vs. Learning Soccer
Does just "playing the game" create great
Some where along the way someone made two great comments that some
how have been twisted the wrong way.
1) "Youth players learn the game of soccer by playing the game."
2) "The game is the best teacher."
These are very true statements but you MUST understand that the GAME
is the GAME and technical skills are skills we take to the game to
Just "doing" something over and over does NOT necessarily make you
better at it.
I have seen soccer players that have "played the game" for years and
years but they have very poor technical skills. Parents often don't
understand this and call the teams that their children are trying
out for "POLITICAL" in their selection process. Not understanding
that "little Jimmy" can run fast and is big for his age, but can't
receive a simple long pass to save his life.
One of the most PAINFUL things for me to watch is a young / maturing
soccer player, generally between 13 - 16 years in age, tryout for a
team thinking that all those years of playing and practice "on the
field" will help them. They hit the field and look "clumsy" compared
to others. They are still "toe kicking", can't perform proper traps,
have trouble making quality passes and just don't have a good first
touch. I feel horrible for the player knowing that much of their
precious development years have been wasted.
Soccer players gain vision, understanding, creativity, and teamwork
from "playing the game". They become a more highly skilled player by
refining and improving their technical skills AWAY from the game.
This is why SOCCERU series was designed. Teach them early and expose
them to as much as they are able and willing to learn.
I will use the example of the 60 year old golf player. (Slicer)
I once knew a man that loved golf. He played the game twice a week
for over 40 years. He was a self taught golfer that never took
lessons and really didn't go to the range often. His philosophy was
that "the game was the best teacher".
The funny thing is that he never really improved. After "playing the
game" over 20 years (more than 80,000 holes of golf) he still had
the same swing, slice, and still shot in the 90's.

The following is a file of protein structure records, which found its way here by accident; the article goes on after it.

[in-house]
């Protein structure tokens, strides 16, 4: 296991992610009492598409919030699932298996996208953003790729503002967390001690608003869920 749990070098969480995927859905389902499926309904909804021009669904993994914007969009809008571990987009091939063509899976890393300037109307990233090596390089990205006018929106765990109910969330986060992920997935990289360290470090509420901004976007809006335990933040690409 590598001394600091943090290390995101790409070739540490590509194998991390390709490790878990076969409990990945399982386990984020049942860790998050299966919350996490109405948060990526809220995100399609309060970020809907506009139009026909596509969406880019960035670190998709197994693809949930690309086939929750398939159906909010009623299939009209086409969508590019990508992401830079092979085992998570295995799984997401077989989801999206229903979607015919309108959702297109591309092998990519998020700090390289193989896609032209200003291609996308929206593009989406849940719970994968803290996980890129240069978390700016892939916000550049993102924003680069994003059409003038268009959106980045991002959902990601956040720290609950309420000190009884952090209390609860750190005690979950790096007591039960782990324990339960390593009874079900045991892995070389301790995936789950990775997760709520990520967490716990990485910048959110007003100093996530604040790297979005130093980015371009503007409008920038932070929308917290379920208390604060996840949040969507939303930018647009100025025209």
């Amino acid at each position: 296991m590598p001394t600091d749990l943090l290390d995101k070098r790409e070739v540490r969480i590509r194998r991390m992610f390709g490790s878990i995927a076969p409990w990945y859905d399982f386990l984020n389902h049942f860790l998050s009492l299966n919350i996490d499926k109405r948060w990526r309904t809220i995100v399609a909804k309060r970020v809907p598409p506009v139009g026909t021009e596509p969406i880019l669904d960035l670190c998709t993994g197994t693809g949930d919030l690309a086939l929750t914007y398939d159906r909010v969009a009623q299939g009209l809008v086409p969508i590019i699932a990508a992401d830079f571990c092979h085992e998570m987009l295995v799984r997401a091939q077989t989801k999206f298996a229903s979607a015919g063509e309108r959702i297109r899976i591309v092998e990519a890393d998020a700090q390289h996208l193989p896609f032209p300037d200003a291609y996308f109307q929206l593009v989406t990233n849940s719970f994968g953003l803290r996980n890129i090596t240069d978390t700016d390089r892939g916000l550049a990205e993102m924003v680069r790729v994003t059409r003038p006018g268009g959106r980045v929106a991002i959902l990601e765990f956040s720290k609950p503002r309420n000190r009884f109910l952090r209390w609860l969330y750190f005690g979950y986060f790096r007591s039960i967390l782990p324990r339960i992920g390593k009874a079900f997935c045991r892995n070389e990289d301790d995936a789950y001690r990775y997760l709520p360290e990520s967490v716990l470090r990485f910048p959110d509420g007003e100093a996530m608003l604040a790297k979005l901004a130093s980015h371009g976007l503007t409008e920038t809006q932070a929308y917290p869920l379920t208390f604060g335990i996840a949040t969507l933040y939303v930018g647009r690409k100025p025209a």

Soccer or any sport is much the same. If we simply "play the game"
over and over we only can improve "so much". We use the same
skills and HABITS throughout the years.
Until we OPEN OUR MINDS and allow our bodies to feel things in a
different way, we will do what feels "natural". Often this is wrong
or needing improvement.
I always get a chuckle when I get an email from someone about this
subject. It is often a teenager saying, "Joe Superstar, a pro soccer
player, didn't become great by working on technical skills. He
became great by playing soccer for years and years and in the
streets of his home town." Little does this person realize
that the amount of technical training these players receive at a
young age in training centers is HUGE.
It is those that have their technical ability constantly improved
that are able to take their game to the next level.
Usually this email ends with the person saying, "I learned the game
by playing the game and not spending hours working on technical
I always reply back warmly, but also with a common thought,
expressed with a question.
"That is great to hear and
I hope you do well. What team are you signing with?"
I have yet to get a response back.
Play the game because you love the game. Work on improving your
skills because you have a desire to be better and improve your game.
Take those new skills to the field and use them often.
We think it was
said best by
U.S. Men’s National Team captain Claudio Reyna: “It’s possible at
any time during a player’s career to get into top physical shape or
to try to win every game! But you can’t teach skills to an old
player. Youth coaches should keep in mind that individual skills
need to be nurtured at an early age. Players who haven’t mastered
the fundamental skills become frustrated because the game gets too
difficult for them as they move into higher levels.”